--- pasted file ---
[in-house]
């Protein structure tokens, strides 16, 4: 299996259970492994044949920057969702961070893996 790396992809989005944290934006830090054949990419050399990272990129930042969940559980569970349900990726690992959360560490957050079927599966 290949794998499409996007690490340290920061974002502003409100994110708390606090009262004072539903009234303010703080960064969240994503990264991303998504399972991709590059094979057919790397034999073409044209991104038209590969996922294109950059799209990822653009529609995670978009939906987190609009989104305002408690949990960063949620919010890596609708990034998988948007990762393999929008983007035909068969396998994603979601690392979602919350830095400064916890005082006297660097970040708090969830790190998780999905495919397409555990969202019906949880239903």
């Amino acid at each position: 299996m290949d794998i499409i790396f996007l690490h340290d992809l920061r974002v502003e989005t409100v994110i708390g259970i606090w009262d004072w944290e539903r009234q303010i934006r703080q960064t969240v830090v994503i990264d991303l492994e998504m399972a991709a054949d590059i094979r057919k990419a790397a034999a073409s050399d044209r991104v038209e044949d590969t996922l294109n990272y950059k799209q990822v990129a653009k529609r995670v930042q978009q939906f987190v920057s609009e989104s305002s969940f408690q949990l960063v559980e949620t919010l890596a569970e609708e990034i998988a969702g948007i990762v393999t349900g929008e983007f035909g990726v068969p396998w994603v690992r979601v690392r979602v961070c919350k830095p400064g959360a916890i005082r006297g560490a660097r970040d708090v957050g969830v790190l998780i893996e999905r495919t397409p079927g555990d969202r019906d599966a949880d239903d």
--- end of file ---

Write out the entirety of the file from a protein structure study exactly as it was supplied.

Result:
[in-house]
């Protein structure tokens, strides 16, 4: 299996259970492994044949920057969702961070893996 790396992809989005944290934006830090054949990419050399990272990129930042969940559980569970349900990726690992959360560490957050079927599966 290949794998499409996007690490340290920061974002502003409100994110708390606090009262004072539903009234303010703080960064969240994503990264991303998504399972991709590059094979057919790397034999073409044209991104038209590969996922294109950059799209990822653009529609995670978009939906987190609009989104305002408690949990960063949620919010890596609708990034998988948007990762393999929008983007035909068969396998994603979601690392979602919350830095400064916890005082006297660097970040708090969830790190998780999905495919397409555990969202019906949880239903």
């Amino acid at each position: 299996m290949d794998i499409i790396f996007l690490h340290d992809l920061r974002v502003e989005t409100v994110i708390g259970i606090w009262d004072w944290e539903r009234q303010i934006r703080q960064t969240v830090v994503i990264d991303l492994e998504m399972a991709a054949d590059i094979r057919k990419a790397a034999a073409s050399d044209r991104v038209e044949d590969t996922l294109n990272y950059k799209q990822v990129a653009k529609r995670v930042q978009q939906f987190v920057s609009e989104s305002s969940f408690q949990l960063v559980e949620t919010l890596a569970e609708e990034i998988a969702g948007i990762v393999t349900g929008e983007f035909g990726v068969p396998w994603v690992r979601v690392r979602v961070c919350k830095p400064g959360a916890i005082r006297g560490a660097r970040d708090v957050g969830v790190l998780i893996e999905r495919t397409p079927g555990d969202r019906d599966a949880d239903d």